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An Excursion to Paris, the Netherlands, and the Rhine

An Excursion to Paris, the Netherlands, and the Rhine

To Cardinal Giovanni Colonna

I have lately been travelling through France, not on business, as you know, but simply from a youthful curiosity to see the country. I finally penetrated into Germany, to the banks of the Rhine itself. I have carefully noted the customs of the people, and have been much interested in observing the characteristics of a country hitherto unknown to me, and in comparing the things I saw with those at home. While I found much to admire in both countries, I in no way regretted my Italian origin. Indeed, the more I travel, the more my admiration for Italy grows. If Plato, as he himself says, thanked the immortal gods, among other things, for making him a Greek and not a barbarian, why should not we too thank the Lord for the land of our birth, unless to be born a Greek be considered more noble than to be born an Italian. This, however, would be to assert that the slave was above his master. No Greekling, however shameless, would dare to make such a claim, if he but recollected that long before Rome was founded and had by superior strength established her sway, long before the world yet knew of the Romans, "men of the toga, lords of the earth," a beggarly fourth part of Italy, a region desert and uninhabited, was nevertheless styled by its Greek colonists "Greater Greece." If that scanty area could then be called great, how very great, how immense, must the Roman power have seemed after Corinth had fallen, after Aetolia had been devastated and Argos, Mycenae, and other cities had been taken, after the Macedonian kings had been captured, Pyrrhus vanquished, and Thermopylae a second time drenched with Asiatic blood! Certainly no one can deny that it is a trifle more distinguished to be an Italian than a Greek. This, however, is a matter which we may perhaps take up elsewhere.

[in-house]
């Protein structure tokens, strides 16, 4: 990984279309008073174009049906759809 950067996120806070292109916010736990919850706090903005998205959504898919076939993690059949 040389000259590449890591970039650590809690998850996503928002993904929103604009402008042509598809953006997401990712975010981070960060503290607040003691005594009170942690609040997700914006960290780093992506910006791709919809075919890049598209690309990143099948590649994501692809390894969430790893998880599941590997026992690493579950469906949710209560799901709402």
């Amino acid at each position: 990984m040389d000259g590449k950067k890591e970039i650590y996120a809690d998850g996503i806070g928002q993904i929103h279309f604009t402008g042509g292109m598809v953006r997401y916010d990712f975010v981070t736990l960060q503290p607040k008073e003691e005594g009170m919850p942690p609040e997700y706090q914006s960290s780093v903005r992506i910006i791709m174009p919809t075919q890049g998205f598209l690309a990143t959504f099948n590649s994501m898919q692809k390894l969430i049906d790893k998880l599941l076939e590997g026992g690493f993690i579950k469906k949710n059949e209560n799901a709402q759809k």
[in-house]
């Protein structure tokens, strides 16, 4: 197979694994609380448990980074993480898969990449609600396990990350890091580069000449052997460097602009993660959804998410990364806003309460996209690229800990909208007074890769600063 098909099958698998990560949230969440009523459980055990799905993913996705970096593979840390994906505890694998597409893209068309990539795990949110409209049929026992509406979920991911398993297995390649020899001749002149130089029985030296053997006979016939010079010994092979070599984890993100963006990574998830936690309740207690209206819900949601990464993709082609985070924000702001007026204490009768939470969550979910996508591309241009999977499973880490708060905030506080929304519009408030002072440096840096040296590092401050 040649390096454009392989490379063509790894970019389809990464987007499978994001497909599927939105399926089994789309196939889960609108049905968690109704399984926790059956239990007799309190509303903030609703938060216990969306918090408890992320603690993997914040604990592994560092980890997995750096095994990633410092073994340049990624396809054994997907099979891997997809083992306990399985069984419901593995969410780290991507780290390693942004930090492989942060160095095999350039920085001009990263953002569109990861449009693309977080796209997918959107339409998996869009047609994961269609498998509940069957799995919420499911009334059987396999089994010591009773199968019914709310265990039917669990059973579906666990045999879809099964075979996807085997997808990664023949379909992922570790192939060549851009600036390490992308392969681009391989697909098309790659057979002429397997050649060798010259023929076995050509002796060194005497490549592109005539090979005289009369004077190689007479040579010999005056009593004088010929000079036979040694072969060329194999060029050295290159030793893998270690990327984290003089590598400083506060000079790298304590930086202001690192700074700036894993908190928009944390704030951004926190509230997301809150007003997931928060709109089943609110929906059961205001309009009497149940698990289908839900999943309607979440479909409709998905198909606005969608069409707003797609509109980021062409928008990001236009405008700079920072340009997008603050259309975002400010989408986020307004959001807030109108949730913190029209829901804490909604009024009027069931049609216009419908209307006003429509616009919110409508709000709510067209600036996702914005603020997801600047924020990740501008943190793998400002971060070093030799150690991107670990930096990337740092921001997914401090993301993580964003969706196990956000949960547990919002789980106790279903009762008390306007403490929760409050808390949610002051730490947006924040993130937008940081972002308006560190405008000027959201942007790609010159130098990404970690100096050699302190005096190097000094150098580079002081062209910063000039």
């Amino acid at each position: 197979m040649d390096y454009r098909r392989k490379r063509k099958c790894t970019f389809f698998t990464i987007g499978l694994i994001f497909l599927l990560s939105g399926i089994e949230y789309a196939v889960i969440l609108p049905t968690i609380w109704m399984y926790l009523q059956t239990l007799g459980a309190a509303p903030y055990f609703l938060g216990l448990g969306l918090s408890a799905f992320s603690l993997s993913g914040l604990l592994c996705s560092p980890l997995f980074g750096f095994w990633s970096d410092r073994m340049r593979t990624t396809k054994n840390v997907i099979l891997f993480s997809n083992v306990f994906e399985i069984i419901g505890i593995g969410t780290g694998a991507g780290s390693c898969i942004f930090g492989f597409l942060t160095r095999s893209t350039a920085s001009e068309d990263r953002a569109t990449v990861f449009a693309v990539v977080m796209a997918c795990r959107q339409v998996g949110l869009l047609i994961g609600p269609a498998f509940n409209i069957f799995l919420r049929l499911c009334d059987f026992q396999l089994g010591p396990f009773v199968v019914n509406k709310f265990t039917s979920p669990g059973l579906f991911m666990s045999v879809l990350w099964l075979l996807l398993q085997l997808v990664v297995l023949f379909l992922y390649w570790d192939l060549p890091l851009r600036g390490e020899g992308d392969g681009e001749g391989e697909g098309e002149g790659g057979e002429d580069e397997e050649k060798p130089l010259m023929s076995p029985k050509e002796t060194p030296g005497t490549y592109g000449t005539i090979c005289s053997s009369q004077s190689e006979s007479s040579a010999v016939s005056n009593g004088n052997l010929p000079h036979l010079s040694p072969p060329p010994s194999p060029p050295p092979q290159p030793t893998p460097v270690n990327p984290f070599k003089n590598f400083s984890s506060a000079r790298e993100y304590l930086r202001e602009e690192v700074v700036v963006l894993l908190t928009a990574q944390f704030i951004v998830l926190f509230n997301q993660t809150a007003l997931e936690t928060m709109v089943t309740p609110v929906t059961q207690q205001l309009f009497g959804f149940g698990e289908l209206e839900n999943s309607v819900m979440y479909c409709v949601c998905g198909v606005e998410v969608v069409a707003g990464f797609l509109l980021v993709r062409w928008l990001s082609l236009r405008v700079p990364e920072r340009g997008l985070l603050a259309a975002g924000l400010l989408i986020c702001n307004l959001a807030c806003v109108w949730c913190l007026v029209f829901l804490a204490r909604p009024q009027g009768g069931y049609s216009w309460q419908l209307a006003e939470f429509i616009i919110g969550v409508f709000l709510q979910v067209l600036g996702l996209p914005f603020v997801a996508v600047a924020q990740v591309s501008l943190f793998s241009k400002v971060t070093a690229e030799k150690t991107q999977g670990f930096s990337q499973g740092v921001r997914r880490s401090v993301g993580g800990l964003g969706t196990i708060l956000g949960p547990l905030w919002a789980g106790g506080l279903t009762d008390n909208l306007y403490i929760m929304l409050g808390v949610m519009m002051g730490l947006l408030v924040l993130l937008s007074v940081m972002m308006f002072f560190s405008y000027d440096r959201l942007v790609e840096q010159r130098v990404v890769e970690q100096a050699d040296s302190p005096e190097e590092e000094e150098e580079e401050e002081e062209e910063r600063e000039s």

To revert to my travels in France, - I visited the capital of the kingdom, Paris, which claims Julius Caesar as its founder. I must have felt much the same upon entering the town as did Apuleius when he wandered about Hypata in Thessaly. I spent no little time there, in open-mouthed wonder; and I was so full of interest and eagerness to know the truth about what I had heard of the place that when daylight failed me I even prolonged my investigations into the night. After loitering about for a long time, gaping at the sights, I at last satisfied myself that I had discovered the point where truth left off and fiction began. But it is a long story, and not suited for a letter, and I must wait until I see you and can rehearse my experiences at length.

To pass over the intervening events, I also visited Ghent, which proudly claims the same illustrious founder as Paris, and I saw something of the people of Flanders and Brabant, who devote themselves to preparing and weaving wool. I also visited Liege, which is noted for its clergy, and Aix-la-Chapelle, Charles's capital, where in a marble church I saw the tomb of that great prince, which is very properly an object of veneration to the barbarian nations. . .

June 21.

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Peter Sadlon
Updated Sept 10th 2007

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